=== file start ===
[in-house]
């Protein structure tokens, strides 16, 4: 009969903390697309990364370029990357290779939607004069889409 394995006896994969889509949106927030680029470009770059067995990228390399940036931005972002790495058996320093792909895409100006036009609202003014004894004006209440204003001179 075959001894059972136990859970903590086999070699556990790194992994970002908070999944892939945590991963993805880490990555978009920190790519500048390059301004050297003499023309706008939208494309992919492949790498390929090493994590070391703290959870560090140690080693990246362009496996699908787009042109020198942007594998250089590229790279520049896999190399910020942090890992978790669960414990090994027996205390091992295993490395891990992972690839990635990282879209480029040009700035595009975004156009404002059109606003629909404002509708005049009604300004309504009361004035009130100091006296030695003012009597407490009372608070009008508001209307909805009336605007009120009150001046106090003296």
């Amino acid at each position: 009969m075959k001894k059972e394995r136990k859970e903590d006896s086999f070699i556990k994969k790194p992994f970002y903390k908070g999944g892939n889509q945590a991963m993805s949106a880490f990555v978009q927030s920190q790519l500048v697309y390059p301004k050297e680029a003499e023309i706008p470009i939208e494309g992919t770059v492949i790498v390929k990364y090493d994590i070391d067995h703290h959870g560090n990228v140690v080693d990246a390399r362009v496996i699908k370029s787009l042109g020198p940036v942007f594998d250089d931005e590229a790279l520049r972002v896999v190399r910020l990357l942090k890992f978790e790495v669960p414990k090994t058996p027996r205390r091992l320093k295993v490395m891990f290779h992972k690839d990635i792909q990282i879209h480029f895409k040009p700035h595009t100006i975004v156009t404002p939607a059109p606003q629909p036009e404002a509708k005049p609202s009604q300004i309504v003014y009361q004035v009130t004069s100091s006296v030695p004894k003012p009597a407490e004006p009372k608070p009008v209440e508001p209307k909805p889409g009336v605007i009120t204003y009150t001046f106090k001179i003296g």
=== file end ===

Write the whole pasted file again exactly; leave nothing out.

[in-house]
């Protein structure tokens, strides 16, 4: 009969903390697309990364370029990357290779939607004069889409 394995006896994969889509949106927030680029470009770059067995990228390399940036931005972002790495058996320093792909895409100006036009609202003014004894004006209440204003001179 075959001894059972136990859970903590086999070699556990790194992994970002908070999944892939945590991963993805880490990555978009920190790519500048390059301004050297003499023309706008939208494309992919492949790498390929090493994590070391703290959870560090140690080693990246362009496996699908787009042109020198942007594998250089590229790279520049896999190399910020942090890992978790669960414990090994027996205390091992295993490395891990992972690839990635990282879209480029040009700035595009975004156009404002059109606003629909404002509708005049009604300004309504009361004035009130100091006296030695003012009597407490009372608070009008508001209307909805009336605007009120009150001046106090003296």
């Amino acid at each position: 009969m075959k001894k059972e394995r136990k859970e903590d006896s086999f070699i556990k994969k790194p992994f970002y903390k908070g999944g892939n889509q945590a991963m993805s949106a880490f990555v978009q927030s920190q790519l500048v697309y390059p301004k050297e680029a003499e023309i706008p470009i939208e494309g992919t770059v492949i790498v390929k990364y090493d994590i070391d067995h703290h959870g560090n990228v140690v080693d990246a390399r362009v496996i699908k370029s787009l042109g020198p940036v942007f594998d250089d931005e590229a790279l520049r972002v896999v190399r910020l990357l942090k890992f978790e790495v669960p414990k090994t058996p027996r205390r091992l320093k295993v490395m891990f290779h992972k690839d990635i792909q990282i879209h480029f895409k040009p700035h595009t100006i975004v156009t404002p939607a059109p606003q629909p036009e404002a509708k005049p609202s009604q300004i309504v003014y009361q004035v009130t004069s100091s006296v030695p004894k003012p009597a407490e004006p009372k608070p009008v209440e508001p209307k909805p889409g009336v605007i009120t204003y009150t001046f106090k001179i003296g």